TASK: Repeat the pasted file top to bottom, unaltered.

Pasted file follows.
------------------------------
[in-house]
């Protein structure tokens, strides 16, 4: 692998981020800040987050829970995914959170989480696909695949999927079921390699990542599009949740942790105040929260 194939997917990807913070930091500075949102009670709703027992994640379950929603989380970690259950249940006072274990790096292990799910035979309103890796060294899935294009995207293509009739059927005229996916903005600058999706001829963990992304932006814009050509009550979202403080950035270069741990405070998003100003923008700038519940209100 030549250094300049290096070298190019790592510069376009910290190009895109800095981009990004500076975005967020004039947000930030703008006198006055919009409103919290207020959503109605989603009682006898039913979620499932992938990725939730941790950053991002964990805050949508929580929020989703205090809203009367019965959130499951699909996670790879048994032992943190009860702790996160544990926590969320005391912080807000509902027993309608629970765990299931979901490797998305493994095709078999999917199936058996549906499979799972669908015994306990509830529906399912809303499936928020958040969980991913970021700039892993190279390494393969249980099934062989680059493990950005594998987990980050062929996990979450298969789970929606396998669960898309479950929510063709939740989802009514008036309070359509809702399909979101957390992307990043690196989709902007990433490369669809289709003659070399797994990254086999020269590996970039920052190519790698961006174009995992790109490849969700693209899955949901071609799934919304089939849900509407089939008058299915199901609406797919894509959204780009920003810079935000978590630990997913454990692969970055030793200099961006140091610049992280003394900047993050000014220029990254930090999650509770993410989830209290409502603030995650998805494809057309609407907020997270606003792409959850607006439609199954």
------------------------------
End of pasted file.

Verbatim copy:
[in-house]
């Protein structure tokens, strides 16, 4: 692998981020800040987050829970995914959170989480696909695949999927079921390699990542599009949740942790105040929260 194939997917990807913070930091500075949102009670709703027992994640379950929603989380970690259950249940006072274990790096292990799910035979309103890796060294899935294009995207293509009739059927005229996916903005600058999706001829963990992304932006814009050509009550979202403080950035270069741990405070998003100003923008700038519940209100 030549250094300049290096070298190019790592510069376009910290190009895109800095981009990004500076975005967020004039947000930030703008006198006055919009409103919290207020959503109605989603009682006898039913979620499932992938990725939730941790950053991002964990805050949508929580929020989703205090809203009367019965959130499951699909996670790879048994032992943190009860702790996160544990926590969320005391912080807000509902027993309608629970765990299931979901490797998305493994095709078999999917199936058996549906499979799972669908015994306990509830529906399912809303499936928020958040969980991913970021700039892993190279390494393969249980099934062989680059493990950005594998987990980050062929996990979450298969789970929606396998669960898309479950929510063709939740989802009514008036309070359509809702399909979101957390992307990043690196989709902007990433490369669809289709003659070399797994990254086999020269590996970039920052190519790698961006174009995992790109490849969700693209899955949901071609799934919304089939849900509407089939008058299915199901609406797919894509959204780009920003810079935000978590630990997913454990692969970055030793200099961006140091610049992280003394900047993050000014220029990254930090999650509770993410989830209290409502603030995650998805494809057309609407907020997270606003792409959850607006439609199954």